Supreme Court Rules 7-2 to Uphold 2017 Tax on ‘Unrealized’ Income From Overseas Investments

Thursday morning, the Supreme Court ruled 7-2 to uphold a 2017 tax on “unrealized” income from investments made overseas.

Justice Brett Kavanaugh authored the court’s opinion in the case, while Justices Neil Gorsuch and Clarence Thomas dissented from the majority.

The court upheld the Mandatory Repatriation Tax (MRT), commonly known as the Section 965 transition tax, which was included in the Tax Cuts and Jobs Act, passed by the Republican-controlled Congress in 2017 and signed into law by President Donald Trump.

The majority determined that the tax does not violate the 16th Amendment of the U.S. Constitution.

Charles and Kathleen Moore, a married couple from Washington state, contended in a lawsuit that this tax violates the Constitution’s requirement that direct federal taxes must be apportioned among the states and the Constitution’s prohibition against retroactive taxation.

The Moores initially lost their case in U.S. district court, then appealed the decision but lost again. They sought a rehearing from the U.S. Court of Appeals for the Ninth Circuit after a panel upheld the district court’s dismissal of their challenge to invalidate the tax law provision. However, on November 22, 2022, a divided Ninth Circuit once more rejected the Moores’ petition.

“There is no constitutional prohibition against Congress attributing a corporation’s income pro-rata to its shareholder,” the appeals court ruled at the time.

Conservative constitutional experts argued that if the Supreme Court had ruled the MRT violates the 16th Amendment to the U.S. Constitution—permitting income tax without apportionment by population—it could set a precedent limiting Congress from passing laws to tax wealth.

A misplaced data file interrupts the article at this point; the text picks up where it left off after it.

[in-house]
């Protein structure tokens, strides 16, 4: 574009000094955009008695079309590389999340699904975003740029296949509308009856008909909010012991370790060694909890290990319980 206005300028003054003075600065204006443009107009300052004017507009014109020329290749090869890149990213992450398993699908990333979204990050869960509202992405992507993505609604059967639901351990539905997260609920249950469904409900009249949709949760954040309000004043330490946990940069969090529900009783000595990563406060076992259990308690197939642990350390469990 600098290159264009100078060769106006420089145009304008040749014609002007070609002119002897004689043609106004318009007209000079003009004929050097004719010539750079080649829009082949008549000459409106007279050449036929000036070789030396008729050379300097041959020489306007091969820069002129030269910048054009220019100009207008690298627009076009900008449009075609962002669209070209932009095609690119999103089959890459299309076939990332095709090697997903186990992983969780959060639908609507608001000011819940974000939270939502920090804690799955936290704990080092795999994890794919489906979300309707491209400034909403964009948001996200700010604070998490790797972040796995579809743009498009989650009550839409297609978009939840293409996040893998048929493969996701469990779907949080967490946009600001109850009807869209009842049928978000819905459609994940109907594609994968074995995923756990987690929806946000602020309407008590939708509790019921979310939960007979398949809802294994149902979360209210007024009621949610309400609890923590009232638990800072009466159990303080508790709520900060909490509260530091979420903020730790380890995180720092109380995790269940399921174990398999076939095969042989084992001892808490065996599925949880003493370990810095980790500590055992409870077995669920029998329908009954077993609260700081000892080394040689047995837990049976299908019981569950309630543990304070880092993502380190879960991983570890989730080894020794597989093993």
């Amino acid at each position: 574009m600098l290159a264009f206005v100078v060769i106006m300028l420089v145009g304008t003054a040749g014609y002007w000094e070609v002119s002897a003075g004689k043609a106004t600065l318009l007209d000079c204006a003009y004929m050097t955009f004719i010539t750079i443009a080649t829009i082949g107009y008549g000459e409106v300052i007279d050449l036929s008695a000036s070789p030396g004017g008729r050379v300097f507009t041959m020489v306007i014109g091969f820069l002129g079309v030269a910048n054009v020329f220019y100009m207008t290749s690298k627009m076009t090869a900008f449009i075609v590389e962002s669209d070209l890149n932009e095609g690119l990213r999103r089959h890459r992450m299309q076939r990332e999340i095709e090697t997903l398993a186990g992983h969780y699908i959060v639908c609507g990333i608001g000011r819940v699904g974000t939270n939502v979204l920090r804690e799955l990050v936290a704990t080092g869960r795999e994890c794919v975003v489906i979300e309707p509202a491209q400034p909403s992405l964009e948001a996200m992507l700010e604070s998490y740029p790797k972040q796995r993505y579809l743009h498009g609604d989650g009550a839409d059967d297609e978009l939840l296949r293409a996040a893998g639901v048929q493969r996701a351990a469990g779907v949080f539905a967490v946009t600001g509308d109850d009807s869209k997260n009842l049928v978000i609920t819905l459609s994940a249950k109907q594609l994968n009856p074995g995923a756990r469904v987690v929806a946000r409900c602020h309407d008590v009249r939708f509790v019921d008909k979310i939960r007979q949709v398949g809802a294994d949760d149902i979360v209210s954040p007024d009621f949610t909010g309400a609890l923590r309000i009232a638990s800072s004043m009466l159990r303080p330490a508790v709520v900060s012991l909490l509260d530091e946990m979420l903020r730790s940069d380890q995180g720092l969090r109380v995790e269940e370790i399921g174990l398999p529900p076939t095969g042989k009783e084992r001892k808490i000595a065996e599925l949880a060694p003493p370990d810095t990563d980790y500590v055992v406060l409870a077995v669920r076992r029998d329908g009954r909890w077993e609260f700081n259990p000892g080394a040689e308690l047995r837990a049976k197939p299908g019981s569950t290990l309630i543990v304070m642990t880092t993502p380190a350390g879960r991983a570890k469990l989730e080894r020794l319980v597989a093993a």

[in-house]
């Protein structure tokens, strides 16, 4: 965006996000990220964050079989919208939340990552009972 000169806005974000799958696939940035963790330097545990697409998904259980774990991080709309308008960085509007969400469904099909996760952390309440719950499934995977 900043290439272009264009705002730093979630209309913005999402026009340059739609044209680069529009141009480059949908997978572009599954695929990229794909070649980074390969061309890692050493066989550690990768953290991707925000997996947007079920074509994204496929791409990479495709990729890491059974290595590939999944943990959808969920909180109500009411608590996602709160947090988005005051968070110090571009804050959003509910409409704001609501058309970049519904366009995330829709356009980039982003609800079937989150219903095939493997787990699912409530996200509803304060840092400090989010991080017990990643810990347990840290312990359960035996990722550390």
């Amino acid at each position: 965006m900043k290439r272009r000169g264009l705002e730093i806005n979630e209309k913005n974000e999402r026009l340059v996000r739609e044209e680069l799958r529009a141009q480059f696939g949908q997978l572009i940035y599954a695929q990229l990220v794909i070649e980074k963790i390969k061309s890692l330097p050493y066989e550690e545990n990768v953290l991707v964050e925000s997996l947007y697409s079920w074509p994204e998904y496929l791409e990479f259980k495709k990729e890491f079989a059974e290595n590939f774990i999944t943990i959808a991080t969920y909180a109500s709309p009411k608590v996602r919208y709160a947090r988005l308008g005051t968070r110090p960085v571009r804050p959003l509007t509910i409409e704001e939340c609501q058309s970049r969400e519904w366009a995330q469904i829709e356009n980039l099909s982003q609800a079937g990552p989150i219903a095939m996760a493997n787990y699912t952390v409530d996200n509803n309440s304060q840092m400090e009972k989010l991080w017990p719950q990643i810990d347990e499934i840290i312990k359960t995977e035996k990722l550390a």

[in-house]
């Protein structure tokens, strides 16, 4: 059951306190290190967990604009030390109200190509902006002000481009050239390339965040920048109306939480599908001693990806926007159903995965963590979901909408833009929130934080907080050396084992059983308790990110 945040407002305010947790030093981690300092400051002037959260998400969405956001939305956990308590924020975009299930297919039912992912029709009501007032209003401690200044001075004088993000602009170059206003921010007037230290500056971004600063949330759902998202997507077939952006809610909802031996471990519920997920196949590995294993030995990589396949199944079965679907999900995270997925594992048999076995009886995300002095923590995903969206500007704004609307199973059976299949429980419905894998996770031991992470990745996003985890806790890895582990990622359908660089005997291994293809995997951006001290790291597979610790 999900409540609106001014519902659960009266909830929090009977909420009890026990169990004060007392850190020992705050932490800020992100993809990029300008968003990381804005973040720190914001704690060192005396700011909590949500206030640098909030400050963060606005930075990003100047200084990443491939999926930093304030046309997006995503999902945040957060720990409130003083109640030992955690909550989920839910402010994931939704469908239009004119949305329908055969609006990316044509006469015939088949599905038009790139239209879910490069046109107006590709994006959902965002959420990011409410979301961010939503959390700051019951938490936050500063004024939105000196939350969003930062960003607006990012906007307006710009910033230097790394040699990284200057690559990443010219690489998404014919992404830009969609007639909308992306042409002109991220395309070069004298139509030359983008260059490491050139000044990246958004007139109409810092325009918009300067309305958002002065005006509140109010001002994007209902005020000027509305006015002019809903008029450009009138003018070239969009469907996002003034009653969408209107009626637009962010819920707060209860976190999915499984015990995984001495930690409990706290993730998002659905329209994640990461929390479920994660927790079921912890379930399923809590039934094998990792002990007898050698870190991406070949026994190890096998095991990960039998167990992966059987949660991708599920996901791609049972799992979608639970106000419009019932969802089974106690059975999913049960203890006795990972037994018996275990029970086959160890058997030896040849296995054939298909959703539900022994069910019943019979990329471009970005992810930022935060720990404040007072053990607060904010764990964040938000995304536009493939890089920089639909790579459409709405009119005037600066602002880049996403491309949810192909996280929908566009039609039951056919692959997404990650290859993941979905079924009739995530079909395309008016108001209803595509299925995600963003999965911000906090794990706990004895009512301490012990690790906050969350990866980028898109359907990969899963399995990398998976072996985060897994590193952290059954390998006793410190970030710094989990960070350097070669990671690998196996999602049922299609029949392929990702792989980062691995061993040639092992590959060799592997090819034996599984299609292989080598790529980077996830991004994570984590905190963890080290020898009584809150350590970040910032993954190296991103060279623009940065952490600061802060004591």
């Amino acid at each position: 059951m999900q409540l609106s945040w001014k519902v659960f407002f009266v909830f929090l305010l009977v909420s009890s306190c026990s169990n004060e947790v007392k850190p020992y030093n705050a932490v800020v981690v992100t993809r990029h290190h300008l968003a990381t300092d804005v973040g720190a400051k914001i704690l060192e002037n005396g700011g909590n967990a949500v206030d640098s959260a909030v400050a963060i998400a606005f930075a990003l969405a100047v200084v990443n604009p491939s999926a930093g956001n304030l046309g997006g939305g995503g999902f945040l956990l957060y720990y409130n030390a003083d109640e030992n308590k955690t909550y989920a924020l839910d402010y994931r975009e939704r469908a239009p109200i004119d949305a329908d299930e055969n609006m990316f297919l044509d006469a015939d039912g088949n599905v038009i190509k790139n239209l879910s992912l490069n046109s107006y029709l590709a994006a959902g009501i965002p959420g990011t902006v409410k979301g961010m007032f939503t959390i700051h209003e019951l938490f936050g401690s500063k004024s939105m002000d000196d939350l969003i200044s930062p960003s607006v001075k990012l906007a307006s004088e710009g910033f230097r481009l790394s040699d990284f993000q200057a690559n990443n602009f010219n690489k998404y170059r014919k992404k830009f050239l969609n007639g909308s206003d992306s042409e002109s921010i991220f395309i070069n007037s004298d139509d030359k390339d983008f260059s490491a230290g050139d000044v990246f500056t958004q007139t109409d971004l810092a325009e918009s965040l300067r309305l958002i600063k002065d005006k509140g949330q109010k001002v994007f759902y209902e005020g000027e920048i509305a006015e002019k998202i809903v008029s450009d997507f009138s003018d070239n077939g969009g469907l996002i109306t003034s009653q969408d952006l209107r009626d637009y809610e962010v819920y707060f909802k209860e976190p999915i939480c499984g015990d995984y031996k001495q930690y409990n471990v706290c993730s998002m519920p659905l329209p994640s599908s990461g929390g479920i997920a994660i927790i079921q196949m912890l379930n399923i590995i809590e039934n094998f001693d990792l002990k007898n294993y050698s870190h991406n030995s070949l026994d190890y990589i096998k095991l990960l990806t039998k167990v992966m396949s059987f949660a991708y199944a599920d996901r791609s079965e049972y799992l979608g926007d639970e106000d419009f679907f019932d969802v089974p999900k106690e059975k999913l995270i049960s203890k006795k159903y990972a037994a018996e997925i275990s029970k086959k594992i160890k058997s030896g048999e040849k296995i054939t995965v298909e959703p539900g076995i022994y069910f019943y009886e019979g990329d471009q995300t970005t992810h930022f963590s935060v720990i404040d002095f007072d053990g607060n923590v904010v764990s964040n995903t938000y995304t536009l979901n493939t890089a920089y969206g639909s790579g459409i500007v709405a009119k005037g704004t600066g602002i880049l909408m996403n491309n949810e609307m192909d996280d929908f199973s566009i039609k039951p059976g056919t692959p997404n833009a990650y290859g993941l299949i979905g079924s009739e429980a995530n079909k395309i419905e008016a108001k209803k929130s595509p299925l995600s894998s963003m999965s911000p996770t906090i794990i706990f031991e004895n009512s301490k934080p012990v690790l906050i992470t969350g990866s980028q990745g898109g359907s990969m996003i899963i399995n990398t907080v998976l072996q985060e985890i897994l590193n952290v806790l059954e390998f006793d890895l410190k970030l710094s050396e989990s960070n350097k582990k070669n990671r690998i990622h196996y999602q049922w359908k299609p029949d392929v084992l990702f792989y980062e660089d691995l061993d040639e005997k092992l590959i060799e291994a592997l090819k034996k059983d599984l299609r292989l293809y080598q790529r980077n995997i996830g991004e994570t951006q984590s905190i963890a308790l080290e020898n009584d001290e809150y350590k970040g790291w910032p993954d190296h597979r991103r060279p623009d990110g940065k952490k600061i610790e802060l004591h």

The amendment, ratified in 1913, states: “The Congress shall have power to lay and collect taxes on incomes, from whatever source derived, without apportionment among the several States, and without regard to any census or enumeration.”

Proposals for wealth taxes are frequently discussed in Congress..In March, Senator Elizabeth Warren (D-Mass.) and House Democrats reintroduced the Ultra-Millionaire Tax Act. This proposal would levy a 2-cent tax on every dollar of wealth over $50 million for the top 0.05 percent of American households.

In November 2023, Senator Ron Wyden (D-Ore.) introduced a plan to tax the unrealized capital gains of high-income earners.

The 2017 law altered how U.S. corporations’ foreign income was taxed. Lawmakers implemented this change because they believed too much money was being invested overseas without benefiting U.S. tax revenues.

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Prior to the change, a significant portion of that income remained untaxed until it was brought back, or repatriated, to the United States. To transition to the new system, Congress imposed a one-time tax on accumulated untaxed foreign earnings of U.S. corporations.

The law imposes taxes on U.S. corporate earnings generated abroad over the past 30 years, regardless of whether those earnings have been distributed. It also affects U.S. taxpayers who own 10 percent or more of shares in foreign corporations as of the end of 2017. According to estimates from the Congressional Budget Office in 2018, this legislation is expected to result in corporations facing a one-time tax liability of $347 billion.

The Moores made a small investment in KisanKraft, a company based in India that provides power tools to individual small-scale farmers to enhance their productivity. The Moores held shares in KisanKraft for over ten years but did not receive any dividends because the company reinvested all its profits into its operations.

However, following the enactment of the MRT, the Moores received a $14,729 bill from the IRS for additional income tax owed, even though they had never received any payments from their investment in KisanKraft.

While typically profits are not considered income unless shareholders receive dividends or sell shares for a capital gain, the MRT seeks to tax these funds as income by categorizing them as taxable income. This approach is described as a legal fiction by the Competitive Enterprise Institute, which is representing the couple legally.

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By Hunter Fielding
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